5 Things You Didn't Know About Cuba
When many people think about Cuba, their mind goes to rum, cigars and Fidel Castro. But there is so much more to this Caribbean island than that! It is an interesting and exciting place, and it is only within the last five years that U.S. citizens have been able to legally travel there. Here are five things about Cuba that you probably didn't know.
Christmas Was Once Banned in Cuba
When The Grinch - ehem, I mean, Fidel Castro - came to power, he went right to work banning things that everyone loves, like Monopoly and, yes, even Christmas. He declared the entire country atheist and abolished Christmas and the paid work holiday that went with it because he wanted people to work on harvesting sugar instead of celebrating and giving gifts. After 30 long, sad years for the people of Cuba, whose population is truly largely a Catholic one, the Pope visited Havana and convinced Castro to reinstate Christmas. Even though it was January at the time, Cuban citizens ran right out to buy the Christmas trees and religious statues they weren't allowed to have before. It is unclear whether Castro's heart grew three sizes that day, but it seems unlikely.
Cubans Only Recently Got the Right to Buy a New Car
If you have ever wondered why Cuba is full of so many classic, 1950s-style cars, the answer might make you a bit sad. Beginning in 1959, Cubans were not allowed to buy a new car, so there were no cars on the streets newer than the 1959 models. In 2013, though, the laws changed, and citizens were able to start buying new cars without getting special permission from the state. The only problem? These cars are marked up by 400 percent, with prices running between $91,000 and $262,000. The average monthly earnings for a citizen of Cuba is equivalent to between 20 and 30 U.S. dollars, making owning a new car an impossible dream for most.
Cuba Once Had a Toilet Paper Shortage
In 2009, Cuba faced a crisis that no one else wants to think about: a shortage of toilet paper. While this seems a bit preposterous for a country like the U.S., keep in mind that Cuba produces some of its own toilet paper but has to import the rest. In 2009, the country did not have enough natural resources to make its own toilet paper and was also facing an economic crisis. Luckily the country eventually recovered enough to allow people to stock up on this bathroom essential, but it was surely a tough few months.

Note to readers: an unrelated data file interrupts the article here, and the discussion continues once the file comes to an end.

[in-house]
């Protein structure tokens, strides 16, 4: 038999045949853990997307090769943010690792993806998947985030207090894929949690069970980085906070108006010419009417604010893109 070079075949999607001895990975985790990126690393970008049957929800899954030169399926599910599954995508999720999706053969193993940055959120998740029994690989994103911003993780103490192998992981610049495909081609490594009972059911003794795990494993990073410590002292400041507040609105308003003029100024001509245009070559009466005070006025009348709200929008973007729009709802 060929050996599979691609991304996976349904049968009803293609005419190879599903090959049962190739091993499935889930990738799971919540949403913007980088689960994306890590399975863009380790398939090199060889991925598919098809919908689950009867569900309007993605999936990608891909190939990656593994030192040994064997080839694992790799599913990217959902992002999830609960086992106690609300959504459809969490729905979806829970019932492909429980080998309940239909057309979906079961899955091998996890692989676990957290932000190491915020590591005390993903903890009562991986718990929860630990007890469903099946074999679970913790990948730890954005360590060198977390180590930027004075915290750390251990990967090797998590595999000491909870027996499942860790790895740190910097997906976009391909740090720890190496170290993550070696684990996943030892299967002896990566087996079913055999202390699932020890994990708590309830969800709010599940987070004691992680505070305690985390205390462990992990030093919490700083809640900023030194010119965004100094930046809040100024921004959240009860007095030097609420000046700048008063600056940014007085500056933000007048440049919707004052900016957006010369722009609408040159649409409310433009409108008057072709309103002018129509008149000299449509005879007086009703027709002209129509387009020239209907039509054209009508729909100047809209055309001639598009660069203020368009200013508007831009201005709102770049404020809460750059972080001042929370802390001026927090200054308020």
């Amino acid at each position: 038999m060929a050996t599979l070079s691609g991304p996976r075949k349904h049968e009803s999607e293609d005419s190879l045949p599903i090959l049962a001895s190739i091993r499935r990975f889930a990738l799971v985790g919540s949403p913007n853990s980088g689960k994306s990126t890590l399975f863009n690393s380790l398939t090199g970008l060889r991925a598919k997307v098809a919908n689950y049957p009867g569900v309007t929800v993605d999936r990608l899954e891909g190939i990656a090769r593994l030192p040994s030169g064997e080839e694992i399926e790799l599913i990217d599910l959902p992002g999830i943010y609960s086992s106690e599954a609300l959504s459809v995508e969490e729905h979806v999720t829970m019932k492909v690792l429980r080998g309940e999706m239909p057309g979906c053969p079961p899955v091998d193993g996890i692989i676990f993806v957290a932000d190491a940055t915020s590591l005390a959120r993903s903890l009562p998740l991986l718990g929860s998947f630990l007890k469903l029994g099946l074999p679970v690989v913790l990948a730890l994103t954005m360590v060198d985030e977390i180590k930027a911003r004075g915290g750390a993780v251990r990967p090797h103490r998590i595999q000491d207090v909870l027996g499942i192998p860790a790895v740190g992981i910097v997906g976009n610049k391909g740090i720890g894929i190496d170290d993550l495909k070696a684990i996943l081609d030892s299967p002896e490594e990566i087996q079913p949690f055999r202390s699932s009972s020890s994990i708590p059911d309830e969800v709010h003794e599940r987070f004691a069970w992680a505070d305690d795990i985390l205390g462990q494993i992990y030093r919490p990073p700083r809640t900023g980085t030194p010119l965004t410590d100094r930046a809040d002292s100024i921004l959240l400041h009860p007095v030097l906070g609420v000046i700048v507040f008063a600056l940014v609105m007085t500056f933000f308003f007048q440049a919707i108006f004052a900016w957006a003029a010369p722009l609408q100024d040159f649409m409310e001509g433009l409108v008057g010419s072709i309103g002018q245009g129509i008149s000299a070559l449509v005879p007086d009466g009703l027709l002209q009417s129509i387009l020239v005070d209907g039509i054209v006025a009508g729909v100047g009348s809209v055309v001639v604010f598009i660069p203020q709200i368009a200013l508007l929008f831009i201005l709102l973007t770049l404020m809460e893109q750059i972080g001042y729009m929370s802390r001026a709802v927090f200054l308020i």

Cuba Is Home to the Largest Colony of Flamingos
Cuba is home to many beautiful and rare species of birds, including the bee hummingbird, the smallest bird in the world. The birds stay here because the habitat is both perfect for their needs and located within protected areas. Flamingos are no exception, with the largest colony in the Western Hemisphere nesting in Cuba's wetlands. In Humedal Rio Maximo-Caguey in particular, nearly 70,000 nesting flamingos have given birth to more than 50,000 chicks. That is one big feathery family!
Hardly Anyone in Cuba Can Access the Internet
While travelers can usually buy a scratch-off card that allows them to use the internet, as a rule, internet is hard to come by in Cuba. In 2011, a study reported that only around five percent of the population was able to access the worldwide web instead of just a government-created intranet that didn't let them view anything that their leader didn't want them to see. It was only in 2008 that Cubans were allowed to start buying computers at all, even if the prices were ridiculously high. The number of internet users has surely increased as technology has advanced, but it is highly likely that our friends in Cuba won't be reading this article.